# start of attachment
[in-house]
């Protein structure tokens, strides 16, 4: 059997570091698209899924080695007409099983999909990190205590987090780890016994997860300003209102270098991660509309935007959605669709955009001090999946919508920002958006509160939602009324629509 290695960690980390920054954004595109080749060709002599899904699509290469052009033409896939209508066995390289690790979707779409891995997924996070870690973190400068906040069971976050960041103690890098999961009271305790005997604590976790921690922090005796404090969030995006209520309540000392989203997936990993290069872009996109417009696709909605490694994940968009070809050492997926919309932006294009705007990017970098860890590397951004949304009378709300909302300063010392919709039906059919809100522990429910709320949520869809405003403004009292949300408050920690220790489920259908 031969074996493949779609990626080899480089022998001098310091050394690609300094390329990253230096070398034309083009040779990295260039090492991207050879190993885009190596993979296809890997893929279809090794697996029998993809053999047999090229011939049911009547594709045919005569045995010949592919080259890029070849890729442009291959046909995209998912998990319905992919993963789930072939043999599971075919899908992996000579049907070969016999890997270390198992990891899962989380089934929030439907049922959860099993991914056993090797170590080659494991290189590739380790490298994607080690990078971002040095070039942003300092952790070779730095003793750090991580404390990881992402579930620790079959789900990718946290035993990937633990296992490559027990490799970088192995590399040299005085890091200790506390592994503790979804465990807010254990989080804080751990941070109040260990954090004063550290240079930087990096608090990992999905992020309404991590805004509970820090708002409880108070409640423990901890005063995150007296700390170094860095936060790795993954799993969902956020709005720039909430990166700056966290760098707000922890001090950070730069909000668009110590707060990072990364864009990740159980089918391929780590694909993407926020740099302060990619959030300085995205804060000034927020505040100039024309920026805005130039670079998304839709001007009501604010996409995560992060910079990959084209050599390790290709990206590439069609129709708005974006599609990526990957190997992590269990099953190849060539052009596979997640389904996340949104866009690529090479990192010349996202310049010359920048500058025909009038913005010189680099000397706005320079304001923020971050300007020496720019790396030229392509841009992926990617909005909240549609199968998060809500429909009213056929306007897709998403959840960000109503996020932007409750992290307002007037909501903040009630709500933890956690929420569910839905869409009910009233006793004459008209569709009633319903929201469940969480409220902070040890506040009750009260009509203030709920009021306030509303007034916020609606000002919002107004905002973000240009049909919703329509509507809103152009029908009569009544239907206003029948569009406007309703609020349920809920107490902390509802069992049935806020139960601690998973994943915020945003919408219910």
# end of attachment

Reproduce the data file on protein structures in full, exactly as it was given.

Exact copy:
[in-house]
């Protein structure tokens, strides 16, 4: 059997570091698209899924080695007409099983999909990190205590987090780890016994997860300003209102270098991660509309935007959605669709955009001090999946919508920002958006509160939602009324629509 290695960690980390920054954004595109080749060709002599899904699509290469052009033409896939209508066995390289690790979707779409891995997924996070870690973190400068906040069971976050960041103690890098999961009271305790005997604590976790921690922090005796404090969030995006209520309540000392989203997936990993290069872009996109417009696709909605490694994940968009070809050492997926919309932006294009705007990017970098860890590397951004949304009378709300909302300063010392919709039906059919809100522990429910709320949520869809405003403004009292949300408050920690220790489920259908 031969074996493949779609990626080899480089022998001098310091050394690609300094390329990253230096070398034309083009040779990295260039090492991207050879190993885009190596993979296809890997893929279809090794697996029998993809053999047999090229011939049911009547594709045919005569045995010949592919080259890029070849890729442009291959046909995209998912998990319905992919993963789930072939043999599971075919899908992996000579049907070969016999890997270390198992990891899962989380089934929030439907049922959860099993991914056993090797170590080659494991290189590739380790490298994607080690990078971002040095070039942003300092952790070779730095003793750090991580404390990881992402579930620790079959789900990718946290035993990937633990296992490559027990490799970088192995590399040299005085890091200790506390592994503790979804465990807010254990989080804080751990941070109040260990954090004063550290240079930087990096608090990992999905992020309404991590805004509970820090708002409880108070409640423990901890005063995150007296700390170094860095936060790795993954799993969902956020709005720039909430990166700056966290760098707000922890001090950070730069909000668009110590707060990072990364864009990740159980089918391929780590694909993407926020740099302060990619959030300085995205804060000034927020505040100039024309920026805005130039670079998304839709001007009501604010996409995560992060910079990959084209050599390790290709990206590439069609129709708005974006599609990526990957190997992590269990099953190849060539052009596979997640389904996340949104866009690529090479990192010349996202310049010359920048500058025909009038913005010189680099000397706005320079304001923020971050300007020496720019790396030229392509841009992926990617909005909240549609199968998060809500429909009213056929306007897709998403959840960000109503996020932007409750992290307002007037909501903040009630709500933890956690929420569910839905869409009910009233006793004459008209569709009633319903929201469940969480409220902070040890506040009750009260009509203030709920009021306030509303007034916020609606000002919002107004905002973000240009049909919703329509509507809103152009029908009569009544239907206003029948569009406007309703609020349920809920107490902390509802069992049935806020139960601690998973994943915020945003919408219910």